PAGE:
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Finding the beat : an analysis of the rhythmic elements of motion pictures

Adams, Brett, Dorai, Chitra and Venkatesh, Svetha 2002, Finding the beat : an analysis of the rhythmic elements of motion pictures, in ACCV 2002 : Proceedings of the fifth Asian conference on computer vision, Asian Federation of Computer Vision Societies, [Tokyo, Japan], pp. 62-68.

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Title Finding the beat : an analysis of the rhythmic elements of motion pictures
Author(s) Adams, Brett
Dorai, Chitra
Venkatesh, SvethaORCID iD for Venkatesh, Svetha orcid.org/0000-0001-8675-6631
Conference name Asian conference on computer vision (5th : 2002 : Melbourne, Vic.)
Conference location Melbourne, Vic.
Conference dates 23-25 Jan. 2002
Title of proceedings ACCV 2002 : Proceedings of the fifth Asian conference on computer vision
Editor(s) Suter, D.
Bab-Hadiashar, A.
Publication date 2002
Conference series Asian conference on computer vision
Start page 62
End page 68
Total pages 7
Publisher Asian Federation of Computer Vision Societies
Place of publication [Tokyo, Japan]
Keyword(s) computer vision
film grammar
rhythm
Summary This paper forms a continuation of our work focused on exploiting film grammar for the task of automated film understanding. We examine film rhythm, a powerful narrative concept used to endow structure and form to the film compositionally and to enhance its lyrical quality experientially. Of the many, often complex, cinematic devices contributing to film rhythm, this paper investigates the rhythmic elements that are present in edited sequences of shots, and presents a novel computational model to detect shot structural rhythm as either metric, accelerated, decelerated, or free. Details of the algorithm for the extraction of these editing rhythm classes are presented, along with experimental results on real movie data. Following this we study the usefulness of combining the rhythmic patterns induced through both motion and editing in film. We show that, whilst detailed content identification via rhythm types alone is not possible by virtue of the fact that film is not codified to this level in terms of rhythmic elements, analysis of the combined motion/shot rhythm can allow us to determine that the content has changed and hypothesize as to why this is so. We present 3 such categories of change and demonstrate their efficacy for capturing useful film elements (e.g., scene change precipitated by plot event), by providing data support from 5 motion pictures.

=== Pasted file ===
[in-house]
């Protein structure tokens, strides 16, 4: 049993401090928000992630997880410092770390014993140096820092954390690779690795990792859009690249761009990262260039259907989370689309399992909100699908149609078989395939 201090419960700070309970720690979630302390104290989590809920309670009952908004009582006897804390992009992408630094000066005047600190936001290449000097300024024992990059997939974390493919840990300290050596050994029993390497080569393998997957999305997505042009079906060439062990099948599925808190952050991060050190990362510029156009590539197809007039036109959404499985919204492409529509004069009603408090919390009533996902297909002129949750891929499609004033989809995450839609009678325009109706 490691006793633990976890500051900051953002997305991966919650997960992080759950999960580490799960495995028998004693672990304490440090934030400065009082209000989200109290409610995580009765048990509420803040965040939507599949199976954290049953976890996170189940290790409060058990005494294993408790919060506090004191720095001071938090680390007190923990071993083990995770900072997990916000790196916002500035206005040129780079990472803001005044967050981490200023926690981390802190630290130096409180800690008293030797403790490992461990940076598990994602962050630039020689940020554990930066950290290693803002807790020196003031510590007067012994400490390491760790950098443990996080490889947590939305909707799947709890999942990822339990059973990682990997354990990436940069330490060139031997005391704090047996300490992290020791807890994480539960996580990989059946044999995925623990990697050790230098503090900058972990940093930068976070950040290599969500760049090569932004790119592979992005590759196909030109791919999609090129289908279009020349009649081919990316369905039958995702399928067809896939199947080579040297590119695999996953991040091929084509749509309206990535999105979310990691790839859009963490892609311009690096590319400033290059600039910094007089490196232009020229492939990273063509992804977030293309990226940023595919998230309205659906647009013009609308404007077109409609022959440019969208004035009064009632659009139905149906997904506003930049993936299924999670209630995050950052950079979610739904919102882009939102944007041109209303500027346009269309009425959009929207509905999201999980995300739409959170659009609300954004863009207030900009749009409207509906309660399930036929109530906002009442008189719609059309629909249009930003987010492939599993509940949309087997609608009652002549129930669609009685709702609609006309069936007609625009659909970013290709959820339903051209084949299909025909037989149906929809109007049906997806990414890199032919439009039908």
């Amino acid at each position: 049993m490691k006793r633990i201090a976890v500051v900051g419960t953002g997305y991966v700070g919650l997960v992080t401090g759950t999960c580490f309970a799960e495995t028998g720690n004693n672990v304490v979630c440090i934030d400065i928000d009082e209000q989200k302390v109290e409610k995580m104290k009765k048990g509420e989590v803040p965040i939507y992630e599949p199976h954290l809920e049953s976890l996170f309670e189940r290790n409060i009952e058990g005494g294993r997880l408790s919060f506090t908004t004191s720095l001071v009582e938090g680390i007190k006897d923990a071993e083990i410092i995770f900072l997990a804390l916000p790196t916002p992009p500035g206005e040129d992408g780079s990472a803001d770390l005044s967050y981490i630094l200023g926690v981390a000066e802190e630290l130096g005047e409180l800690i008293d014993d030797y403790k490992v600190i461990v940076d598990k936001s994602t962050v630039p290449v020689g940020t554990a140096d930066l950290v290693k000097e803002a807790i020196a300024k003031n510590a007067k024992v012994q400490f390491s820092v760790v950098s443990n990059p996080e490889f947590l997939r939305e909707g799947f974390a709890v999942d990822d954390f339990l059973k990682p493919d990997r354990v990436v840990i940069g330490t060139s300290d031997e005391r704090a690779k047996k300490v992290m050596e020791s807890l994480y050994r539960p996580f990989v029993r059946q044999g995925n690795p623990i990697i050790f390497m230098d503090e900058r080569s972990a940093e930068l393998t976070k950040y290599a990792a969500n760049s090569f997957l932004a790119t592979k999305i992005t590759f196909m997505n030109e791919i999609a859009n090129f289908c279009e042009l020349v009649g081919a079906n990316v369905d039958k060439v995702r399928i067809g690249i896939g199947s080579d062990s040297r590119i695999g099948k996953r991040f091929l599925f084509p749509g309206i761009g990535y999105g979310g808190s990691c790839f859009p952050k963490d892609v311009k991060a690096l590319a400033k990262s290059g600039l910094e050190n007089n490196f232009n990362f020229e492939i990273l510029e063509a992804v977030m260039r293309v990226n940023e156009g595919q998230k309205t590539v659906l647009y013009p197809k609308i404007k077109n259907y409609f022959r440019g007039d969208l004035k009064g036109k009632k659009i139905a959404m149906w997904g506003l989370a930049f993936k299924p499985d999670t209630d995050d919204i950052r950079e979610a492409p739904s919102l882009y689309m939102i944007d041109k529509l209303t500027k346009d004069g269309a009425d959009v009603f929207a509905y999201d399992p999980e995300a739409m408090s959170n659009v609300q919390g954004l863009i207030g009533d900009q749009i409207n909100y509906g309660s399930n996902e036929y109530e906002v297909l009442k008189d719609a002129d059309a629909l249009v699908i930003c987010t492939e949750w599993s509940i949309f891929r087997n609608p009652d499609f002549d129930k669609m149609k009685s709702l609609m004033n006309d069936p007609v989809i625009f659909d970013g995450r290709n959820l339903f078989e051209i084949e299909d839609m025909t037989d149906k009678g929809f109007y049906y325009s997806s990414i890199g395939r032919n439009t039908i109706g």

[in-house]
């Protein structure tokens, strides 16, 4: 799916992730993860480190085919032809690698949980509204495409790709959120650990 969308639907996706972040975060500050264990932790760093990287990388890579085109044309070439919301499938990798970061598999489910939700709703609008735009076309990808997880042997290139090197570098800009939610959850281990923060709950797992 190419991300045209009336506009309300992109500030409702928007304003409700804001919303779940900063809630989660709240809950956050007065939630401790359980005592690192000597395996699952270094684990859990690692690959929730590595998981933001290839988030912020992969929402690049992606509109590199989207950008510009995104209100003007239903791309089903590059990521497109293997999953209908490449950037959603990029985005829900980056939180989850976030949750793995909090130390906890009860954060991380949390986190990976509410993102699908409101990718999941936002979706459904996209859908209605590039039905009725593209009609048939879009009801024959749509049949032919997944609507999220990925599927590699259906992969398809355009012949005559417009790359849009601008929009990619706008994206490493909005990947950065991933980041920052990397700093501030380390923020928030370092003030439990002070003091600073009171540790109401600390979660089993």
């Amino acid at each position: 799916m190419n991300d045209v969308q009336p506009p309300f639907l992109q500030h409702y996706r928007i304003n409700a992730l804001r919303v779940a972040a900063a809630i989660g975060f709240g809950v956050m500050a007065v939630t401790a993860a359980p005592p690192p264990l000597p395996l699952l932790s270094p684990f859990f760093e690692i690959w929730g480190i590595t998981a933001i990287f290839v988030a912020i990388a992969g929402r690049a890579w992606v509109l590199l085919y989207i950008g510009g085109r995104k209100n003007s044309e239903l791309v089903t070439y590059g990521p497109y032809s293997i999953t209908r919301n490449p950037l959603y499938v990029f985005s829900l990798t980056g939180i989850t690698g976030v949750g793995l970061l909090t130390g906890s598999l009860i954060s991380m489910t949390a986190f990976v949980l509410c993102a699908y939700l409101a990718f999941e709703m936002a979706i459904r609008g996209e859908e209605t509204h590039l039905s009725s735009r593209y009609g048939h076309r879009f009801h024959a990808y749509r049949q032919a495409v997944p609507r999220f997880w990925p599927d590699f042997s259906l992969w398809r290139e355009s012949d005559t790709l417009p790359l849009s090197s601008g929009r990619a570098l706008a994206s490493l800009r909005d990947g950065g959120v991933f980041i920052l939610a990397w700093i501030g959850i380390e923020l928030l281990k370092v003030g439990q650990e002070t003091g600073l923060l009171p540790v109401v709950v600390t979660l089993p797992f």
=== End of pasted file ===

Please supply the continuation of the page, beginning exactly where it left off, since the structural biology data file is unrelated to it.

Notes Papers will be published in Springer's Lecture Notes in Computer Science.
ISBN 0958025606
9780958025607
Language eng
Field of Research 089999 Information and Computing Sciences not elsewhere classified
Socio Economic Objective 970108 Expanding Knowledge in the Information and Computing Sciences
HERDC Research category E1.1 Full written paper - refereed
Copyright notice ©2002, Springer
Persistent URL http://hdl.handle.net/10536/DRO/DU:30044926

Document type: Conference Paper
Collection: School of Information Technology
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